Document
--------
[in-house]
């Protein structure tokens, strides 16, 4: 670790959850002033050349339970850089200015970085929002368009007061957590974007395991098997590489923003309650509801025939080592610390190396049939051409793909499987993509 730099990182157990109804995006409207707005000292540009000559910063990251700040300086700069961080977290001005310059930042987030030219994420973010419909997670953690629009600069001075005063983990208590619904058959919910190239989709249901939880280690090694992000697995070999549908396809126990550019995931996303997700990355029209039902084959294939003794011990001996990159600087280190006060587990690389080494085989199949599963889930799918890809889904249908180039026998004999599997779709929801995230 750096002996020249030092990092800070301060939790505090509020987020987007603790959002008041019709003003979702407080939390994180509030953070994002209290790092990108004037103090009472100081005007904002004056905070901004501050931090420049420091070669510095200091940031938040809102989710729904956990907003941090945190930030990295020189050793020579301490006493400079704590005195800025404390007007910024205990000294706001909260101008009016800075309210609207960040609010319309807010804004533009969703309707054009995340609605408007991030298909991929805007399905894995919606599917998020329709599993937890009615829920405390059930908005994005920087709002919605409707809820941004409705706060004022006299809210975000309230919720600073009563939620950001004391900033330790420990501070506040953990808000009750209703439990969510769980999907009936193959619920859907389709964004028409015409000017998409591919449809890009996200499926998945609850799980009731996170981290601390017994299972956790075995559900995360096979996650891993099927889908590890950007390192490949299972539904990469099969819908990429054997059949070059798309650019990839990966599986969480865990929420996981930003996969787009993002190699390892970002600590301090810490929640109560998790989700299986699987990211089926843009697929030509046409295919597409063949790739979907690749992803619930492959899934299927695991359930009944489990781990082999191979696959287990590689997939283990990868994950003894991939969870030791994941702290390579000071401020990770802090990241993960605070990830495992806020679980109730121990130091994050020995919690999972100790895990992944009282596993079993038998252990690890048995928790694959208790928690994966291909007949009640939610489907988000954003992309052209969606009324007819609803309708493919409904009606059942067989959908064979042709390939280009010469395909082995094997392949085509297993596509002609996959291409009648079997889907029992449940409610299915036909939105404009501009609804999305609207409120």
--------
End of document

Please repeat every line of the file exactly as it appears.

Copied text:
[in-house]
């Protein structure tokens, strides 16, 4: 670790959850002033050349339970850089200015970085929002368009007061957590974007395991098997590489923003309650509801025939080592610390190396049939051409793909499987993509 730099990182157990109804995006409207707005000292540009000559910063990251700040300086700069961080977290001005310059930042987030030219994420973010419909997670953690629009600069001075005063983990208590619904058959919910190239989709249901939880280690090694992000697995070999549908396809126990550019995931996303997700990355029209039902084959294939003794011990001996990159600087280190006060587990690389080494085989199949599963889930799918890809889904249908180039026998004999599997779709929801995230 750096002996020249030092990092800070301060939790505090509020987020987007603790959002008041019709003003979702407080939390994180509030953070994002209290790092990108004037103090009472100081005007904002004056905070901004501050931090420049420091070669510095200091940031938040809102989710729904956990907003941090945190930030990295020189050793020579301490006493400079704590005195800025404390007007910024205990000294706001909260101008009016800075309210609207960040609010319309807010804004533009969703309707054009995340609605408007991030298909991929805007399905894995919606599917998020329709599993937890009615829920405390059930908005994005920087709002919605409707809820941004409705706060004022006299809210975000309230919720600073009563939620950001004391900033330790420990501070506040953990808000009750209703439990969510769980999907009936193959619920859907389709964004028409015409000017998409591919449809890009996200499926998945609850799980009731996170981290601390017994299972956790075995559900995360096979996650891993099927889908590890950007390192490949299972539904990469099969819908990429054997059949070059798309650019990839990966599986969480865990929420996981930003996969787009993002190699390892970002600590301090810490929640109560998790989700299986699987990211089926843009697929030509046409295919597409063949790739979907690749992803619930492959899934299927695991359930009944489990781990082999191979696959287990590689997939283990990868994950003894991939969870030791994941702290390579000071401020990770802090990241993960605070990830495992806020679980109730121990130091994050020995919690999972100790895990992944009282596993079993038998252990690890048995928790694959208790928690994966291909007949009640939610489907988000954003992309052209969606009324007819609803309708493919409904009606059942067989959908064979042709390939280009010469395909082995094997392949085509297993596509002609996959291409009648079997889907029992449940409610299915036909939105404009501009609804999305609207409120």